The second series of open-invite workshops were held as planned on 5th April (Paeroa), 8th April (Otorohanga), 11th April (Whangarei) and 12th April (Kaeo). The programme at each workshop included:
Attendance at the workshops was approx 20 at Paeroa, 30 at Otorohanga, 70 at Whangarei and 50 at Kaeo.
Motivations for using native trees on farms: we presented the 10 main motivations for managing native trees, derived from the 2004 workshops, to each group and asked individuals to rate them according to whether they were weak or strong motivations for them. Personal interest and conservation motivations appeared to be the strongest for most people, followed by environmental outcomes (described as things like water quality and carbon sinks). Appropriate land management and stewardship motivations were also relatively strong. By contrast financial motivations were relatively weak for most people. Other motivations (stock management, recreation, education/research and land value) were very evenly spread.
Information sources about native trees on farms: we presented the major sources of information on native trees, derived from the 2004 workshops, to each group and asked individuals to rate them according to how frequently they used them. Books and personal experience were sources that were used very frequently by most people, followed by regional council and nursery resources, as well as local examples and family members. By contrast NGOs (including QEII trust, landcare Trust) and scientists were sources used less frequently by most people
Monitoring: we asked the groups what monitoring they had used to determine the benefits and gains from managing native trees. In most cases there was no formal monitoring, and the main approach was visual, focussing on increases in regeneration and native plant diversity, and decreases in weeds and pests. In a few cases these observations were formalised by photographs taken through time. A handful of farmers were measuring tree growth in terms of height/diameter and one farmer had information from annual bush monitoring by a school group.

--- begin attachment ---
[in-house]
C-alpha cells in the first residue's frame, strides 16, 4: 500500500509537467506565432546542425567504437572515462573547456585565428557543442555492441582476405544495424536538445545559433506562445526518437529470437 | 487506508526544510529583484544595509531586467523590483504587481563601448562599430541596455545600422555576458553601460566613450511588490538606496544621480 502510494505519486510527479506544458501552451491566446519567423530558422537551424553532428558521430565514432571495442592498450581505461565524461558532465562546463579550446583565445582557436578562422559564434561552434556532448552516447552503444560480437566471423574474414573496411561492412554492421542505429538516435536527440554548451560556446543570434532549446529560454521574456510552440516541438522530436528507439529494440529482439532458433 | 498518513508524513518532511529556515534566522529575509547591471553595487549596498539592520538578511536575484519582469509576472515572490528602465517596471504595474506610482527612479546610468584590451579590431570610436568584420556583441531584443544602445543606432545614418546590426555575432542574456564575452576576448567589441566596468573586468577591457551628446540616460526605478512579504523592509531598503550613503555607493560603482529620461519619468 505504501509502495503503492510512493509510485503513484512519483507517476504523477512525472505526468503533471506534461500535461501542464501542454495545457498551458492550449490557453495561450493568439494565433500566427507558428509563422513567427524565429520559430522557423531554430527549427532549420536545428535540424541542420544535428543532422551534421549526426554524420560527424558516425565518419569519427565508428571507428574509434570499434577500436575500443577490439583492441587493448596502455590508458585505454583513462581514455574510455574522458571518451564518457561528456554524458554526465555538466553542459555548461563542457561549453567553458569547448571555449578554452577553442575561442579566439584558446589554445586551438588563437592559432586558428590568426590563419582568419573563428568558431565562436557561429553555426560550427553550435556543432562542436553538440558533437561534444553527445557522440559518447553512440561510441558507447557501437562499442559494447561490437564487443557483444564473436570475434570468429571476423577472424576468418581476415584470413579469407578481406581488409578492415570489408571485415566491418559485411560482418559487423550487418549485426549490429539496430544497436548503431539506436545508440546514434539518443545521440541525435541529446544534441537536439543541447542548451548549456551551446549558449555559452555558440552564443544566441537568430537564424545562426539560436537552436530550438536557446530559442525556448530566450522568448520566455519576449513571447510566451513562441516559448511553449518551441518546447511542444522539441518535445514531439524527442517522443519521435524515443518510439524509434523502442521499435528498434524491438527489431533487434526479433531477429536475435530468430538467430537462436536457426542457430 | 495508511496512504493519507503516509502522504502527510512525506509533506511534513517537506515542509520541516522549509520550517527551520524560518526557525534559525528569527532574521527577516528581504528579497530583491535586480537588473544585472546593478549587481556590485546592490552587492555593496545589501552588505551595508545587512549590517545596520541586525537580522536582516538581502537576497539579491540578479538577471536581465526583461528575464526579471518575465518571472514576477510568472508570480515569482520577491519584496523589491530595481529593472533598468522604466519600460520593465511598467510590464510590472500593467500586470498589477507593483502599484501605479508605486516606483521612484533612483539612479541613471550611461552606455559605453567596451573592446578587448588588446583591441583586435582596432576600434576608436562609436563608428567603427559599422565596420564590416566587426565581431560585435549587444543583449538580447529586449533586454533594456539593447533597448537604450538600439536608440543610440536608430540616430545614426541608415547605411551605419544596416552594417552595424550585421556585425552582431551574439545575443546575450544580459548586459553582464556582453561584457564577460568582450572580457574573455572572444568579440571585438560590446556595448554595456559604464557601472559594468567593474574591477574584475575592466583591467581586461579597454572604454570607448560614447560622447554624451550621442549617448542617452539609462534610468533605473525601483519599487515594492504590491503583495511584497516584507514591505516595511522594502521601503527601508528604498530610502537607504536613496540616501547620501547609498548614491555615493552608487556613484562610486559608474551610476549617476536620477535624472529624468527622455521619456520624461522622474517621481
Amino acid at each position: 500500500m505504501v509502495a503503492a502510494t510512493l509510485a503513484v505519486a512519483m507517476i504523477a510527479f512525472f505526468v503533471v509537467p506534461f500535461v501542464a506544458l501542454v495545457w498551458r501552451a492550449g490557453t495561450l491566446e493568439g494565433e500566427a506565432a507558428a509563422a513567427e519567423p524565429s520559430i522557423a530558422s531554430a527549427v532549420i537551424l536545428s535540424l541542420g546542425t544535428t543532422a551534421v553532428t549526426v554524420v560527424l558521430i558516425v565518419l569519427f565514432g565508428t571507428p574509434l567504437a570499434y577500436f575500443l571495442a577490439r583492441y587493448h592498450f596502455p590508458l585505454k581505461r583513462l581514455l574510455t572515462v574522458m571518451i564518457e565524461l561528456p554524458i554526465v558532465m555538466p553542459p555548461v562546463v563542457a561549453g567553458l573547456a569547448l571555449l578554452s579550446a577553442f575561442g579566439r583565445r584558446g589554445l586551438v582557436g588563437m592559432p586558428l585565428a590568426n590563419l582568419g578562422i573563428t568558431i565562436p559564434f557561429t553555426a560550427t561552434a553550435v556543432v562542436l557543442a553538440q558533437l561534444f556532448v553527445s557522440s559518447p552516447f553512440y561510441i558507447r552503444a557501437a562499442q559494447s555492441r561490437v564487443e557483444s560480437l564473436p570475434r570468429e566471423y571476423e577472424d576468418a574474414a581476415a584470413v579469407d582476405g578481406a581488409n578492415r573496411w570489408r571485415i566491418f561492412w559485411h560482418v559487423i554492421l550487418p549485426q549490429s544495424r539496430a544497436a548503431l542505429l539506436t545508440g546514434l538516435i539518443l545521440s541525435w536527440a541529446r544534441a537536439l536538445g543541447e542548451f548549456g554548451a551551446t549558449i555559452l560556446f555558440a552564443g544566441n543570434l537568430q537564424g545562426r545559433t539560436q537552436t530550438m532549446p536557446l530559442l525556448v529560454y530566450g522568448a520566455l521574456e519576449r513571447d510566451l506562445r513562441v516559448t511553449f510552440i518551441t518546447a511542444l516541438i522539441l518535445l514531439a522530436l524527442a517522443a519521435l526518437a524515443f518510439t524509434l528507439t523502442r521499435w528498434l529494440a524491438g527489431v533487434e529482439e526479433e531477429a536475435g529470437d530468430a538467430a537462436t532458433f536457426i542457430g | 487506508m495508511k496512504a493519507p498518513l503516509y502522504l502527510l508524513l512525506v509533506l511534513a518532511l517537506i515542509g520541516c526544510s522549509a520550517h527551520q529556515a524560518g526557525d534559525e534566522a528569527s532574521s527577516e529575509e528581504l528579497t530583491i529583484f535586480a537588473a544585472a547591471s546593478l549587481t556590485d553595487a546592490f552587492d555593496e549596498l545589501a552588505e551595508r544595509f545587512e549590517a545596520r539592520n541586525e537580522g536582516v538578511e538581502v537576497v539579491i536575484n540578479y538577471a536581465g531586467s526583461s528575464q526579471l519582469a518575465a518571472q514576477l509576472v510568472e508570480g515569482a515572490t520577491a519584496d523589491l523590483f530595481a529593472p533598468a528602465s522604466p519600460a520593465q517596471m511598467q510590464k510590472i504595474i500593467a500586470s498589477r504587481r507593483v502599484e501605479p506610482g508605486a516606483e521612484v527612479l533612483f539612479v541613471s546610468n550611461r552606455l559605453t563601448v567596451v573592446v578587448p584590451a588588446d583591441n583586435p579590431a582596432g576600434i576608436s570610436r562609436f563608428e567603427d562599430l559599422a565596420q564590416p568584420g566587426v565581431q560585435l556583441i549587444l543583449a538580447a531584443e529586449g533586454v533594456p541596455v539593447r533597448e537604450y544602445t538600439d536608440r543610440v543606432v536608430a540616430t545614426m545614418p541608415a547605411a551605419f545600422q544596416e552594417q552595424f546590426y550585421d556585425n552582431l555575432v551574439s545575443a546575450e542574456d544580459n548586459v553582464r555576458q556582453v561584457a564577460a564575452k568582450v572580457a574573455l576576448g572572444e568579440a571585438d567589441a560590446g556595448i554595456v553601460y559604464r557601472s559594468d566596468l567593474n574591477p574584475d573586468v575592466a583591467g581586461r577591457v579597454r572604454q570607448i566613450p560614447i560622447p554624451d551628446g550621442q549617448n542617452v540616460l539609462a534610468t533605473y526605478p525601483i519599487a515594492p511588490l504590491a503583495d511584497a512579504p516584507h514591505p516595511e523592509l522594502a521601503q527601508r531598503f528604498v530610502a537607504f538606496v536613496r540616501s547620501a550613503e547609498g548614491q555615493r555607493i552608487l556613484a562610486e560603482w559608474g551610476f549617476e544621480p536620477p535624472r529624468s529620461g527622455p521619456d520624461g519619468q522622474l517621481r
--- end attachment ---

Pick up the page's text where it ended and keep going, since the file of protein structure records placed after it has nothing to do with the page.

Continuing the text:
Quantitative gains: we asked farmers to quantify the benefits of managing native trees on their farms. In most cases they were able to cite numerous benefits that could be measured (listed below) but were unable to quantify them. A handful of farmers gave rough estimates (e.g. a 20% increase in lambing with native shelter)
The project team have decided to publish the final booklet for this project as a continuation of the recent series of Forest Research/Tane Tree Trust booklets written by David Bergin and others (see www.tanestrees.org.nz/pubs.php for details). This series has focussed on managing native tree species for mainly production purposes, and has set a high standard for quality of presentation and content. We are in discussions with the Forest Research (now Scion) publications team to facilitate production and have also contracted Helen Ritchie to edit the material developed in the course of this project.
The second series of open-invite workshops has been planned for early April, dates being 5th April (Paeroa), 8th April (Otorohanga), 11th April (Whangarei) and 12th April (Kaeo). The programme will include the following:
The first newsletter for the project was produced with the assistance of Landcare Trust and Environment Waikato staff. Unfortunately there were unforeseen delays in finalising this newsletter, resulting from the ill health of the compiler. A copy is attached to this report as a PDF document. This newsletter will be mailed to approx. 200 farmers in the Waikato & Northland. Our mailing list is made up of Tanes Tree Trust members, and contact lists sourced from the Landcare Trust, Environment Waikato, the Farm Environment Awards and Northland Regional Council. The newsletter will also be placed on the Tanes Tree Trust website. We anticipate producing the second newsletter by the end of the April-June Quarter.
Following an interview with Mike Dodd, an article on the project appeared in the February issue of Coast & Country rural newspaper, distributed through the Waikato and Bay of Plenty.
The first series of 'expert practitioner' workshops have been planned for the end of April (in Northland) and early May (in the Waikato). About 26 attendees have been confirmed for the three Northland workshops, and about 30 for the four Waikato workshops. The workshop design has been completed, and includes questions around the decision-making process for farmers who have planted and managed natives (e.g. why they used natives and how they matched plants to functions required for particular sites), the interactions between the native plants and farm management, and the farmers expectations for those plants in the medium and long term. The workshops will be half-day events, facilitated by NZ Landcare Trust and regional council staff, and including research updates from CRI scientists. A draft structure for the eventual publication of the information has been developed, and includes sections on common issues and perceptions with native plants, planning and information guidelines, key functions that natives can perform in farm environments, some economic analyses, and guidelines for getting on with it.